Our Forefathers, The Lord’s Beasts

Writing today on scripture:

Remove not the ancient landmarks which thy fathers have set.”

Proverbs 22:28

The ancient landmarks set down by our forefathers are more than the works of men: they are the landmarks of the Lord’s beasts of beauty and majesty, of His designed purpose in this shining world. Their presence among us should be most welcome in love and their way protected so that they will continue to visit us. The Lord’s beasts are themselves among our forefathers, who preceded us in the habitation of all lands.

There Would Be No More Reason For War

From Jordan B. Peterson’s ‘Maps of Meaning’: “The creative exploratory hero is also peacemaker in his complete manifestation. I dreamed that I was standing in the grassy yard of a stone cathedral on a bright sunny day. The yard was unblemished, a large well-kept green expanse. As I stood there, I saw a slab of grass pull back under the earth like a sliding door. Underneath the door was a rectangular hole that was clearly a grave. I was standing on an ancient graveyard whose existence had been forgotten. A medieval king dressed in solid armor rose out of the grave and stood at attention at the head of his burial site. Similar slabs slid back, one after another in numerous places. Out of each rose a king, each from a different period of time. The kings were all powerful in their own right. Now, however, they occupied the same territory. They became concerned that they would fight, and they asked me how this might be prevented. I told them the meaning of the Christian wedding ceremony, a ritual designed to subjugate the two central participants to the supraordinant authority of Christ, the Christian hero and said that this was the way to peace. If all the great kings would bow, voluntarily, to the figure of the hero there would be no more reason for war.”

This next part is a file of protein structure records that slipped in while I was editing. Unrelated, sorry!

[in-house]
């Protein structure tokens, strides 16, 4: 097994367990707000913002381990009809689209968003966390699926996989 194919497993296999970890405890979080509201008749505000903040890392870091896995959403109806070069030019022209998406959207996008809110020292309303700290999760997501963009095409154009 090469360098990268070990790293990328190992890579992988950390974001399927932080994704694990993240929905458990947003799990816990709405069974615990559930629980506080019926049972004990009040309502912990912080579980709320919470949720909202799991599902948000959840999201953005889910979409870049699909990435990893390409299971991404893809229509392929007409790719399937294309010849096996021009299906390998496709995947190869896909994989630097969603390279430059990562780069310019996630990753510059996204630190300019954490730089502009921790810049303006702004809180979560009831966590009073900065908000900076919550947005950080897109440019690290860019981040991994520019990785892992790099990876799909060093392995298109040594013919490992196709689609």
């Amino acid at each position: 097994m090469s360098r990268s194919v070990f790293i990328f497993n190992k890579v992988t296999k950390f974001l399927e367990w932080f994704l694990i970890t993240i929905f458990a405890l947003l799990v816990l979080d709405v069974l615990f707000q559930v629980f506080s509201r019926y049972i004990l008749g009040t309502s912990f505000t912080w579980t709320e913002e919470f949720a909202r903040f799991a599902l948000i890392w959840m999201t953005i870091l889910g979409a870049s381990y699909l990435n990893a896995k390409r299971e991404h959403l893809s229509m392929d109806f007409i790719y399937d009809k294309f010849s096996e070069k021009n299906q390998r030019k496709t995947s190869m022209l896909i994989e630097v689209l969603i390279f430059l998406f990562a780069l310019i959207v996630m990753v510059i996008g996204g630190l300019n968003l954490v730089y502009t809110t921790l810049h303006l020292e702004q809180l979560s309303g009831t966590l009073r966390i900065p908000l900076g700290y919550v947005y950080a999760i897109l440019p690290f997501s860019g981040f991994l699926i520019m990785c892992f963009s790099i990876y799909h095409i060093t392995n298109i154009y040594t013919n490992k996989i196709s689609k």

The Anticipation of Love

Back-posted from January 2019: Wow, what a trip down memory lane to read these old hand-written journal entries which I’ve hereby transcribed. Such tenderness there was: I wouldn’t write like this now, not with such adoring surrender. I’m glad I wrote so unselfconsciously about these sweet, innocent moments: I remind myself of Anne Frank.

I believe the matter can’t be helped. I saw an old acquaintance on Saint Patrick’s Day and I think that’s all it took to give me the flutters for him as he danced with me, let me on waltzes. He is an Irish dancer, too, with a big imagination and a musketeer goatee and he does a hilarious Kermit the Frog voice impression. He charms my heart. He has pretty, long dark-blonde hair down his back, died with streaks of pink and purple. When I was reciting Shakespeare’s sonnets to him he stood riveted, looking into my eyes as if here were melting with a devilish smile, and said “I could listen to you recite Shakespeare all day.” And when we were waltzing he said, “We’re totally waltzing! This is great!” He has a big imagination.

When I got home I sent him a message saying thanks and joy and praise, and how kind of him to suggest I come to a Shakespeare play in Berkeley this Tuesday, hope to see you there! Well he hasn’t responded, and of course I’m on pins and needles waiting to hear something, anything from him! O, the suspense! O, the anticipation. I called my dear friend to gush like we females need to, and told her my dilemma, and her my dilemma about the absence of his response. “Don’t worry about it,” she says. “Women tend to overanalyze communication and men tend to underanalyze it.” that was actually quite reassuring. I showed her his picture and she smiled and approved of his charm.